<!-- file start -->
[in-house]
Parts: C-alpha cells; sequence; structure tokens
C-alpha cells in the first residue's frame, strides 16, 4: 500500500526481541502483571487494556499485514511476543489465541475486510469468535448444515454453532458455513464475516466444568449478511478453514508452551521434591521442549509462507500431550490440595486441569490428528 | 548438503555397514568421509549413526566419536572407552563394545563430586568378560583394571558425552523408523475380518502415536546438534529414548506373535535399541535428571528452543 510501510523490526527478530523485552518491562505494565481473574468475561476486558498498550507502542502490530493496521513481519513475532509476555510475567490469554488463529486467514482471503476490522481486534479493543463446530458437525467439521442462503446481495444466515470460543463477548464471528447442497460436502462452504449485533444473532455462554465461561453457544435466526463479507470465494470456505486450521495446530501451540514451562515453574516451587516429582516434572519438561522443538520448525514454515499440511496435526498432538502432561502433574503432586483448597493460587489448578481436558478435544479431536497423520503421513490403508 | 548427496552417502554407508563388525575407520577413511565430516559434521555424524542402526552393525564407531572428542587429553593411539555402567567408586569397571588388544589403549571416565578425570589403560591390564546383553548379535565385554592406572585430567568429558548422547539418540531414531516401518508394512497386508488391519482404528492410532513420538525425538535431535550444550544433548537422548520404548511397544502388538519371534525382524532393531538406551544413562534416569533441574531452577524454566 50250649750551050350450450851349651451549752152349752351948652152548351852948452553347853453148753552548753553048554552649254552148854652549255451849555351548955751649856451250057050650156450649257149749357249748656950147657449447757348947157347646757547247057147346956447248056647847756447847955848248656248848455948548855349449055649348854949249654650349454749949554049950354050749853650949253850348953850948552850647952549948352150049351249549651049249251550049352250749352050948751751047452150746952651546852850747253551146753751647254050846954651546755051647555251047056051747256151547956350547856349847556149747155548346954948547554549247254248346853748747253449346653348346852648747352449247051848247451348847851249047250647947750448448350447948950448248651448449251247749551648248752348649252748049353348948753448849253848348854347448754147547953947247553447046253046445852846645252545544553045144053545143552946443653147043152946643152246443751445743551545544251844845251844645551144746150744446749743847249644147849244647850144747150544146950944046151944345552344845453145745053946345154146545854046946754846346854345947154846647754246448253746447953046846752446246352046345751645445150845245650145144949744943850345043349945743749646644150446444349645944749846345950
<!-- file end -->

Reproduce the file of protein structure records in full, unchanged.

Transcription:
[in-house]
Parts: C-alpha cells; sequence; structure tokens
C-alpha cells in the first residue's frame, strides 16, 4: 500500500526481541502483571487494556499485514511476543489465541475486510469468535448444515454453532458455513464475516466444568449478511478453514508452551521434591521442549509462507500431550490440595486441569490428528 | 548438503555397514568421509549413526566419536572407552563394545563430586568378560583394571558425552523408523475380518502415536546438534529414548506373535535399541535428571528452543 510501510523490526527478530523485552518491562505494565481473574468475561476486558498498550507502542502490530493496521513481519513475532509476555510475567490469554488463529486467514482471503476490522481486534479493543463446530458437525467439521442462503446481495444466515470460543463477548464471528447442497460436502462452504449485533444473532455462554465461561453457544435466526463479507470465494470456505486450521495446530501451540514451562515453574516451587516429582516434572519438561522443538520448525514454515499440511496435526498432538502432561502433574503432586483448597493460587489448578481436558478435544479431536497423520503421513490403508 | 548427496552417502554407508563388525575407520577413511565430516559434521555424524542402526552393525564407531572428542587429553593411539555402567567408586569397571588388544589403549571416565578425570589403560591390564546383553548379535565385554592406572585430567568429558548422547539418540531414531516401518508394512497386508488391519482404528492410532513420538525425538535431535550444550544433548537422548520404548511397544502388538519371534525382524532393531538406551544413562534416569533441574531452577524454566 50250649750551050350450450851349651451549752152349752351948652152548351852948452553347853453148753552548753553048554552649254552148854652549255451849555351548955751649856451250057050650156450649257149749357249748656950147657449447757348947157347646757547247057147346956447248056647847756447847955848248656248848455948548855349449055649348854949249654650349454749949554049950354050749853650949253850348953850948552850647952549948352150049351249549651049249251550049352250749352050948751751047452150746952651546852850747253551146753751647254050846954651546755051647555251047056051747256151547956350547856349847556149747155548346954948547554549247254248346853748747253449346653348346852648747352449247051848247451348847851249047250647947750448448350447948950448248651448449251247749551648248752348649252748049353348948753448849253848348854347448754147547953947247553447046253046445852846645252545544553045144053545143552946443653147043152946643152246443751445743551545544251844845251844645551144746150744446749743847249644147849244647850144747150544146950944046151944345552344845453145745053946345154146545854046946754846346854345947154846647754246448253746447953046846752446246352046345751645445150845245650145144949744943850345043349945743749646644150446444349645944749846345950